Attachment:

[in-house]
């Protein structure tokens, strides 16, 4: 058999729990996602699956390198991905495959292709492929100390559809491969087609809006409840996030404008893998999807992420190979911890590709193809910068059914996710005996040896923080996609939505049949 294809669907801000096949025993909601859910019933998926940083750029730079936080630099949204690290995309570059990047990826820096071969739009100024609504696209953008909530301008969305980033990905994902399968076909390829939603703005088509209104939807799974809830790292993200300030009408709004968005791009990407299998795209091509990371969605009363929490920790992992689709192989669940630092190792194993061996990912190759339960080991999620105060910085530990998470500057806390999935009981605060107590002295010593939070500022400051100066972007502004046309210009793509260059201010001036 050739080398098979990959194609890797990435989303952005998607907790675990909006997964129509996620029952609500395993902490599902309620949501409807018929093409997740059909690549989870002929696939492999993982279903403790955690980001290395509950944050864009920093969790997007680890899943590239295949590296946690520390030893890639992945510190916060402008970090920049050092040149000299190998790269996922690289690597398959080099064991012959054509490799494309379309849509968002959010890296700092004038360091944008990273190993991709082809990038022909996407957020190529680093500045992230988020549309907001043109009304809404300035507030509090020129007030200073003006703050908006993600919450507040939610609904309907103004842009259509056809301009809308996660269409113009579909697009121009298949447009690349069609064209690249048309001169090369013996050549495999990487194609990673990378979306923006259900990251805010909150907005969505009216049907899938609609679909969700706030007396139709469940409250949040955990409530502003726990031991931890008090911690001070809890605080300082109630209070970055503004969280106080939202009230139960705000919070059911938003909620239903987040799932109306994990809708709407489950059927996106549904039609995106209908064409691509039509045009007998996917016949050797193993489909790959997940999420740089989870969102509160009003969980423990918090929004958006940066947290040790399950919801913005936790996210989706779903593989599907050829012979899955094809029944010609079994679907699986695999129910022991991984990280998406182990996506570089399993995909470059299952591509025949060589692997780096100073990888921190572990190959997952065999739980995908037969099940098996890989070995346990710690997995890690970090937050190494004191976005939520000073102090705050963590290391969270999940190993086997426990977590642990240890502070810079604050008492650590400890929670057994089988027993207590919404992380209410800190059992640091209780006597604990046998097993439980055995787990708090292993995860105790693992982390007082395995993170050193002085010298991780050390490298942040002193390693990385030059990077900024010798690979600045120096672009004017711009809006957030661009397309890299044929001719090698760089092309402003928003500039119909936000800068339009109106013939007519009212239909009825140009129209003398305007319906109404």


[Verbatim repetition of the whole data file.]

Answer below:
[in-house]
């Protein structure tokens, strides 16, 4: 058999729990996602699956390198991905495959292709492929100390559809491969087609809006409840996030404008893998999807992420190979911890590709193809910068059914996710005996040896923080996609939505049949 294809669907801000096949025993909601859910019933998926940083750029730079936080630099949204690290995309570059990047990826820096071969739009100024609504696209953008909530301008969305980033990905994902399968076909390829939603703005088509209104939807799974809830790292993200300030009408709004968005791009990407299998795209091509990371969605009363929490920790992992689709192989669940630092190792194993061996990912190759339960080991999620105060910085530990998470500057806390999935009981605060107590002295010593939070500022400051100066972007502004046309210009793509260059201010001036 050739080398098979990959194609890797990435989303952005998607907790675990909006997964129509996620029952609500395993902490599902309620949501409807018929093409997740059909690549989870002929696939492999993982279903403790955690980001290395509950944050864009920093969790997007680890899943590239295949590296946690520390030893890639992945510190916060402008970090920049050092040149000299190998790269996922690289690597398959080099064991012959054509490799494309379309849509968002959010890296700092004038360091944008990273190993991709082809990038022909996407957020190529680093500045992230988020549309907001043109009304809404300035507030509090020129007030200073003006703050908006993600919450507040939610609904309907103004842009259509056809301009809308996660269409113009579909697009121009298949447009690349069609064209690249048309001169090369013996050549495999990487194609990673990378979306923006259900990251805010909150907005969505009216049907899938609609679909969700706030007396139709469940409250949040955990409530502003726990031991931890008090911690001070809890605080300082109630209070970055503004969280106080939202009230139960705000919070059911938003909620239903987040799932109306994990809708709407489950059927996106549904039609995106209908064409691509039509045009007998996917016949050797193993489909790959997940999420740089989870969102509160009003969980423990918090929004958006940066947290040790399950919801913005936790996210989706779903593989599907050829012979899955094809029944010609079994679907699986695999129910022991991984990280998406182990996506570089399993995909470059299952591509025949060589692997780096100073990888921190572990190959997952065999739980995908037969099940098996890989070995346990710690997995890690970090937050190494004191976005939520000073102090705050963590290391969270999940190993086997426990977590642990240890502070810079604050008492650590400890929670057994089988027993207590919404992380209410800190059992640091209780006597604990046998097993439980055995787990708090292993995860105790693992982390007082395995993170050193002085010298991780050390490298942040002193390693990385030059990077900024010798690979600045120096672009004017711009809006957030661009397309890299044929001719090698760089092309402003928003500039119909936000800068339009109106013939007519009212239909009825140009129209003398305007319906109404």